Getting used to telemedicine
Almost daily, my colleagues and I now receive requests for consultations through our institution’s Facebook page. To protect patient privacy and ensure personalized, appropriate care, such inquiries used to be deflected by encouraging the senders to consult directly with a physician. However now, in the time of COVID-19 when face-to-face consults can be both impractical and unsafe for clinicians and patients, there has been a paradigm shift in how we handle such inquiries, giving rise to an unprecedented need for an ethical and safe practice of telemedicine. Telemedicine isn’t new, but platforms and support for it have risen since the pandemic. Roadblocks to accessing health care, already a challenge for a vast number of Filipinos before the pandemic, have multiplied in the last few months. A paucity of options for public transport, dwindling incomes, and fear of venturing outdoors and contagion with the novel coronavirus have compounded previous difficulties in seeking face-to-face consults. Older physicians, who may continue to practice long after middle age, as well as those who are at risk of severe illness from COVID-19, likewise are reluctant to resume clinics or to do procedures back in the hospital hot zones. And yet patients continue to suffer from non-COVID-19 illness: consults must be made, follow-ups done, treatments prescribed, prescriptions given.
In the face of these difficulties, doctors who would never have dreamed of using social media for their practice have turned to telemedicine. The Department of Health as well as individual hospitals have endorsed their own televisit hotlines. Several platforms and websites can help patients look for providers. However, the most accessible and free application for most Filipinos is still Facebook, which is used both as directory and as a platform for appointments. The number of professional Facebook pages for doctors and group clinics has surged since the start of quarantine. It’s a boon for those in need of televisits, as well as for health practitioners whose practice has also been affected by the coronavirus.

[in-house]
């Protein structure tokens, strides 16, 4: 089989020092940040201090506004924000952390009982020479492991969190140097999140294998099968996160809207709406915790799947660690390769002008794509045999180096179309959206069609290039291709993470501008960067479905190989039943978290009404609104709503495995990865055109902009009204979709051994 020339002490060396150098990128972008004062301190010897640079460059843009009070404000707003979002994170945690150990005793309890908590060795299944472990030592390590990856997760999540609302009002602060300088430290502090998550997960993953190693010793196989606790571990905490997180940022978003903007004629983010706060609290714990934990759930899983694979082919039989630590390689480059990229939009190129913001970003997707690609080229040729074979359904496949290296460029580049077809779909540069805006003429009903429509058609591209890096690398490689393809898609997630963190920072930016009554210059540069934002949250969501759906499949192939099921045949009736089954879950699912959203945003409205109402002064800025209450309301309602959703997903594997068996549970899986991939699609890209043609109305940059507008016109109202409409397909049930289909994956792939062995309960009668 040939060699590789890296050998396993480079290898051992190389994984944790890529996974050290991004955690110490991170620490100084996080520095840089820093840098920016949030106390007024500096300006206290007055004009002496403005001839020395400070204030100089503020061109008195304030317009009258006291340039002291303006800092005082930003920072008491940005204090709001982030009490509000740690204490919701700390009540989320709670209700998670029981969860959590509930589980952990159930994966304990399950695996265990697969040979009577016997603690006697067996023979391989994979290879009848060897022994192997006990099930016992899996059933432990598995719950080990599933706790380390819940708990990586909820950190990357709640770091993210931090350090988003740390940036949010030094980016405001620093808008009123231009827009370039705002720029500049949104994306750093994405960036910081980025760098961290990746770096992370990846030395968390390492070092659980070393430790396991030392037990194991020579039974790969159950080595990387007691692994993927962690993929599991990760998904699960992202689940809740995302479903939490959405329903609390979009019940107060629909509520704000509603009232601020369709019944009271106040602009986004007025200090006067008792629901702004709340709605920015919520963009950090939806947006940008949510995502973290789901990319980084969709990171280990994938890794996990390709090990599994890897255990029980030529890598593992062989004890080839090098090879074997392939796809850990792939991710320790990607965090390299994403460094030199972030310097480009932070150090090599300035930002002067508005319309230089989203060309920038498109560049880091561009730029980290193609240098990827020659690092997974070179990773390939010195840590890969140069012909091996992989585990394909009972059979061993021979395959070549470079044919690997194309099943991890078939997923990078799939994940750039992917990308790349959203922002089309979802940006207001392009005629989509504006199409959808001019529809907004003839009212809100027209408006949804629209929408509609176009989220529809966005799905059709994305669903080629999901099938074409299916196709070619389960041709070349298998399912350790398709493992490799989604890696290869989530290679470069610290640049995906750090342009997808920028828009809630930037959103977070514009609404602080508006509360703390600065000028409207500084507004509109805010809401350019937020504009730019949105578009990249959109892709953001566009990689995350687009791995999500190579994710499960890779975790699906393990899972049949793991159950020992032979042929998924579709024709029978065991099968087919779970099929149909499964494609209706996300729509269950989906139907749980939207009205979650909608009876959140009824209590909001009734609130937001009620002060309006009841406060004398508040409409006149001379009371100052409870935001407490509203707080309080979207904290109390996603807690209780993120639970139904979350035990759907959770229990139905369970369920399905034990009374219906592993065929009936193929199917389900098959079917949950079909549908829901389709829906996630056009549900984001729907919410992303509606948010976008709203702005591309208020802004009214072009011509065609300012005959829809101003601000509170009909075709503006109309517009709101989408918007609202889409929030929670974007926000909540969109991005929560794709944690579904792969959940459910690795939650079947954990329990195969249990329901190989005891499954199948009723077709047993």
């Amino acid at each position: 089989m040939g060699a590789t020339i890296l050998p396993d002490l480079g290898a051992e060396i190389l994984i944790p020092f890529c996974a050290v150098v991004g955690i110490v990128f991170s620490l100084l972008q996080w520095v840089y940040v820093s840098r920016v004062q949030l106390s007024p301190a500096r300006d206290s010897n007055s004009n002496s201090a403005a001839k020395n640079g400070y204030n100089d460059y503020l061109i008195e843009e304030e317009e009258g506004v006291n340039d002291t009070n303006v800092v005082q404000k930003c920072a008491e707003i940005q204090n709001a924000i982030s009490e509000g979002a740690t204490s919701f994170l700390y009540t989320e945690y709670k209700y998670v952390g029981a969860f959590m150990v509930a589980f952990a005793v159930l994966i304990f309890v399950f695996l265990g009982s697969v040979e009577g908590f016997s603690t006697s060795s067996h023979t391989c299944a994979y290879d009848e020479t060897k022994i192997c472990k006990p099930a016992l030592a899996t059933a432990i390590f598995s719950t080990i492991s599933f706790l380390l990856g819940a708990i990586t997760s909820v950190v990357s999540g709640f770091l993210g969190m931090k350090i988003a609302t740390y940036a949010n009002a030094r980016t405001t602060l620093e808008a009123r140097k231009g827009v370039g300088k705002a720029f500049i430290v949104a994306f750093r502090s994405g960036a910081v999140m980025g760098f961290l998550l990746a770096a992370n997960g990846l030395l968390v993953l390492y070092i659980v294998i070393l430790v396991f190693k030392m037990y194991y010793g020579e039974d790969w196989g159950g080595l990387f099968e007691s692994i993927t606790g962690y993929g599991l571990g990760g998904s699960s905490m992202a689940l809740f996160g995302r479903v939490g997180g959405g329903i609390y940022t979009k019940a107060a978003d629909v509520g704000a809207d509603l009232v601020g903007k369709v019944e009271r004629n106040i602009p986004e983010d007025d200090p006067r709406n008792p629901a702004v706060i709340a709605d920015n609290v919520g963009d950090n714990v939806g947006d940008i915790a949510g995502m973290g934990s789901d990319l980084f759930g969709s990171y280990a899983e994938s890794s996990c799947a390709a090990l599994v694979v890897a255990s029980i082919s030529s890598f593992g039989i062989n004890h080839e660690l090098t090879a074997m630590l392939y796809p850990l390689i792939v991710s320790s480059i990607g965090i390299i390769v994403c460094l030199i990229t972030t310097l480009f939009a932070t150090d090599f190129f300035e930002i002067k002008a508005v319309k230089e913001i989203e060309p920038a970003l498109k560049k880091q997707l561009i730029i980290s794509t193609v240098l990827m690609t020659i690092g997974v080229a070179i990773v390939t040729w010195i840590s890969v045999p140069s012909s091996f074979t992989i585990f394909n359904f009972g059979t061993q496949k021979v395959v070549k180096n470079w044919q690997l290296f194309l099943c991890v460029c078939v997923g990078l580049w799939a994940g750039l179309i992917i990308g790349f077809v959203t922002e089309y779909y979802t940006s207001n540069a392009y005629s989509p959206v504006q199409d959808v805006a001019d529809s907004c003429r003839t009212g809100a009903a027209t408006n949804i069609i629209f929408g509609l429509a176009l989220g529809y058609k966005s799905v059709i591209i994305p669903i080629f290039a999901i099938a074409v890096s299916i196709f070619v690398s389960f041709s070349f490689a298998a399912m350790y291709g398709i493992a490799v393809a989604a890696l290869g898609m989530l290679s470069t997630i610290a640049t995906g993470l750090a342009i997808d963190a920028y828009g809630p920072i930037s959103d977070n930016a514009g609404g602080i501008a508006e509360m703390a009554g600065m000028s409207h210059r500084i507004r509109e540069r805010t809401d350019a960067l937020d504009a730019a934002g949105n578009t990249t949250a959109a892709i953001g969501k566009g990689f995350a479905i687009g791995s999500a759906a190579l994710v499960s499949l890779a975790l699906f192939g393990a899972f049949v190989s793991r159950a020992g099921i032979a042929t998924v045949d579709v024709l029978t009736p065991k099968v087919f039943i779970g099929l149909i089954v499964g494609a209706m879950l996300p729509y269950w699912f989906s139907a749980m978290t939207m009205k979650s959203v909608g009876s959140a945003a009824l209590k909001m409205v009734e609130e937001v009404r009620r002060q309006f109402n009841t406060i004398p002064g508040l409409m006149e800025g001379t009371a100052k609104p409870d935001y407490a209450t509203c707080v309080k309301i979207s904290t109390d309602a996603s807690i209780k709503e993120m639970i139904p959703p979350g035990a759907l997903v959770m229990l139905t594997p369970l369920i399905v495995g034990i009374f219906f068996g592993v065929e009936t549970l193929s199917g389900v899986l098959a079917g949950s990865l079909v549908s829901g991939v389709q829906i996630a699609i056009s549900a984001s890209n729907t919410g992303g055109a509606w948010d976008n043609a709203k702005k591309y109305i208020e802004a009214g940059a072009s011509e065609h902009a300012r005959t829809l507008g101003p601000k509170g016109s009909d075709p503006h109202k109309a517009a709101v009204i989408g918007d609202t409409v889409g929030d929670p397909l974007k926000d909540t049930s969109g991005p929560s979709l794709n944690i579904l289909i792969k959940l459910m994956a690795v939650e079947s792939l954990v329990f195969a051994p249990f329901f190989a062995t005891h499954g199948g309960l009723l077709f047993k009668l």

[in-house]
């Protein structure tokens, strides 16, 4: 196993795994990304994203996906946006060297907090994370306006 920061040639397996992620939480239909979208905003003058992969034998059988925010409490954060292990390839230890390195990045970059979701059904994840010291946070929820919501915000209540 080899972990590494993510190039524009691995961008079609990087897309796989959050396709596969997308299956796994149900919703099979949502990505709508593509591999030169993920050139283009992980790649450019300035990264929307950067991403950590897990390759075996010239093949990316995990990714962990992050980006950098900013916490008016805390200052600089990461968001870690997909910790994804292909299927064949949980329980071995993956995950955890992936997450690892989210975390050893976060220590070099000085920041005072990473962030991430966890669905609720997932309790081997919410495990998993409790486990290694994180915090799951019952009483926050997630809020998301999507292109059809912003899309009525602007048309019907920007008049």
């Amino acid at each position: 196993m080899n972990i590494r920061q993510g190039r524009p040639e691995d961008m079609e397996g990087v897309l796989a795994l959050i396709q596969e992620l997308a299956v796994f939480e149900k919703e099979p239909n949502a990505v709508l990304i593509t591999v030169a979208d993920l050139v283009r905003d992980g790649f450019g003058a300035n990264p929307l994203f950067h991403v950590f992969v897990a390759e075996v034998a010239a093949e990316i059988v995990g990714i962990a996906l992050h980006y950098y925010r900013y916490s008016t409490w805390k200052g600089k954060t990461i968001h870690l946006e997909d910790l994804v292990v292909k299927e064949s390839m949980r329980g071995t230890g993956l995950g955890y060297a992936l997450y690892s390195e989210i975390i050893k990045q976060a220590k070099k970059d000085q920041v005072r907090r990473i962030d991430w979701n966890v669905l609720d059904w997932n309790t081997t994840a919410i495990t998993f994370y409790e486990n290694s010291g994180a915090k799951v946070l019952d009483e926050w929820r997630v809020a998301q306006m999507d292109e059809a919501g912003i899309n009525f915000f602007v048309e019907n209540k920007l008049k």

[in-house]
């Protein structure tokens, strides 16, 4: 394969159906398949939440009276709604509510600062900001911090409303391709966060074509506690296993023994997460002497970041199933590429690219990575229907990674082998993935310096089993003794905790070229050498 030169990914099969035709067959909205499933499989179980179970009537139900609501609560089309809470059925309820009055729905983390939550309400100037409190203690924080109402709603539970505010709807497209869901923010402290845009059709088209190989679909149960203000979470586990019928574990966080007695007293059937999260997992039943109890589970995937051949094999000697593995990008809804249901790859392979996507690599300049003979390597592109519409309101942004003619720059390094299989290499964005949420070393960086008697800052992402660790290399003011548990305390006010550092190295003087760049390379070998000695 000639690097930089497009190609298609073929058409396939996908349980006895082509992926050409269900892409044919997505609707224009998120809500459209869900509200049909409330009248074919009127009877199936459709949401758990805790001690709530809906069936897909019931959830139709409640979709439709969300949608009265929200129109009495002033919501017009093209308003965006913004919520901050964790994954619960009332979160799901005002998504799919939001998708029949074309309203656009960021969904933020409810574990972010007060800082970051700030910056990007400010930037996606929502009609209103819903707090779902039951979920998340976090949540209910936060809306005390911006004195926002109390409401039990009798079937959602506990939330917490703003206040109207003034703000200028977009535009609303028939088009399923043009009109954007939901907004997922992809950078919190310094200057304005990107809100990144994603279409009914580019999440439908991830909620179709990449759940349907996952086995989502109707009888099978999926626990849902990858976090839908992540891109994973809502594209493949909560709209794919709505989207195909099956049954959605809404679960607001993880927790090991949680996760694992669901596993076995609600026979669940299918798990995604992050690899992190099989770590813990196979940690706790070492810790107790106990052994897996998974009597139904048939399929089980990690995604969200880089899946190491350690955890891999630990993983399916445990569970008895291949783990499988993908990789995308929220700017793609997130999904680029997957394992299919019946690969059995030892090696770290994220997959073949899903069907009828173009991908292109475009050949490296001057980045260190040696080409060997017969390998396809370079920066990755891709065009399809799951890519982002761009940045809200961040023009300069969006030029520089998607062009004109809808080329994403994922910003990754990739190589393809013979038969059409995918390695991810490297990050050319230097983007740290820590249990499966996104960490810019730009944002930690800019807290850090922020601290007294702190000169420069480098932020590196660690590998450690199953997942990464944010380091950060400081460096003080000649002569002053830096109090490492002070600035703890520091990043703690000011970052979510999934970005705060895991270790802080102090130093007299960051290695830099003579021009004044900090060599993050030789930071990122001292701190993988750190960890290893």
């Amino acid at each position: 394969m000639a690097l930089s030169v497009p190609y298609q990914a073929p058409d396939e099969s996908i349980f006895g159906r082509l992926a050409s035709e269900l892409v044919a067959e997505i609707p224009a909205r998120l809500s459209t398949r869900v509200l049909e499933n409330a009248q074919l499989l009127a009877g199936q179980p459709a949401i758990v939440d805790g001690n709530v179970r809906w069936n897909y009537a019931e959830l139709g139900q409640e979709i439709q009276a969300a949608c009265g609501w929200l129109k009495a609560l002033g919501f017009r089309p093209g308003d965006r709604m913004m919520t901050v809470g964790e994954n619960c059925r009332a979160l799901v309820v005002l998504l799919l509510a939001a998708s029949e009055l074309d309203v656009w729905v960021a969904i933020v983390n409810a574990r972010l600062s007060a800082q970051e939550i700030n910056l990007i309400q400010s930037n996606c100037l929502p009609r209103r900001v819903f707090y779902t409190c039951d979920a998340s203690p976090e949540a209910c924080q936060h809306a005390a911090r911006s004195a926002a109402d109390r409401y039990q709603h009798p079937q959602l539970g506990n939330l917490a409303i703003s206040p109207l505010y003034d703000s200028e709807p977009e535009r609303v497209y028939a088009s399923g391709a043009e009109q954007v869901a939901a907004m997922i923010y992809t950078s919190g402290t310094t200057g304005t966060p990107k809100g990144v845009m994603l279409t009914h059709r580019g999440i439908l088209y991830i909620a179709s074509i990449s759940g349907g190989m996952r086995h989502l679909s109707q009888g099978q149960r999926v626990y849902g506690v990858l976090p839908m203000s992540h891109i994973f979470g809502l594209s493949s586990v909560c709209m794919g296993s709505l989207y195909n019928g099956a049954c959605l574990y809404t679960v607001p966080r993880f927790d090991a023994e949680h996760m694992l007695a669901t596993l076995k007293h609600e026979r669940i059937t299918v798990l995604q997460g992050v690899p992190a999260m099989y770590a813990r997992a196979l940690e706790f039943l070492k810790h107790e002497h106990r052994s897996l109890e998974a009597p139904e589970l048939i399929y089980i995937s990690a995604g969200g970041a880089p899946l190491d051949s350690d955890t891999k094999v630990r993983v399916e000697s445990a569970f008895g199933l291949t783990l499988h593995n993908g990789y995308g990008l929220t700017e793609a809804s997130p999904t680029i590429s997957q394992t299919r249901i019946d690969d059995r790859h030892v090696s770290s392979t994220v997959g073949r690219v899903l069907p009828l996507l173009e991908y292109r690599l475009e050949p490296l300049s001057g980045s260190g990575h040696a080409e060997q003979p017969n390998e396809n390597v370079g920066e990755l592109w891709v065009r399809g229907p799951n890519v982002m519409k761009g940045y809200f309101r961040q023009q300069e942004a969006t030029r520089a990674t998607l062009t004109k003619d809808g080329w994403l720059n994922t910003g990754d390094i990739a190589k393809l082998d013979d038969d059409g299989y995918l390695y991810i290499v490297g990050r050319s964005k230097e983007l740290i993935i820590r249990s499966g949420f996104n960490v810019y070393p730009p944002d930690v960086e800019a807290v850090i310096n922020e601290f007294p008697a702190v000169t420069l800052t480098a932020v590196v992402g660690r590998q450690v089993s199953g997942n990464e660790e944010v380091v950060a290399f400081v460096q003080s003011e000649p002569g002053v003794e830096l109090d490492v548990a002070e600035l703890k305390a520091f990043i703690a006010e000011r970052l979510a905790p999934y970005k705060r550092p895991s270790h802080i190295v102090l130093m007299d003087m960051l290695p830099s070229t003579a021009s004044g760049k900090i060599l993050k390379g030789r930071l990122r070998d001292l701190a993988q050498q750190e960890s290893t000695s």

Needless to say, telemedicine presents its own risks and limitations. Physical examination, a cornerstone of diagnosis, is severely limited in online consults. Many physicians continue to be uncomfortable with online visits and may also have difficulty building rapport or understanding patient concerns clearly. Privacy concerns exist both for vulnerable patients, and for physicians whose responses and consults can be recorded without their knowledge or consent. Payment schemes differ among platforms, which may cause inconvenience and embarrassment. Trouble is taken to look for encrypted connections and secure platforms (of which Facebook might not be one). Adequate consent forms are needed before formal consults. Questions about etiquette and ethics abound. In a profession for whom self-advertisement is famously limited, what is the role of Facebook pages, which are often curated, to have regular postings of lay-oriented medical content?
Given these limitations, televisits are clearly not ideal for some, and many still long for the ease of conventional consults. However, it may also be said that there has been a clamor for a safe, supported and consistent practice of telemedicine even before the onset of the pandemic. Those with limited mobility, those with poor access to transport, and those in more remote or underserved areas have long needed access to telemedicine consults and support for e-prescriptions. That a pandemic was needed before these options could be this widely recognized and supported shows that we have a long way to go in optimizing options for care for vulnerable and underserved groups. Hopefully, long after the pandemic is over, the willingness to use telemedicine when necessary will remain.
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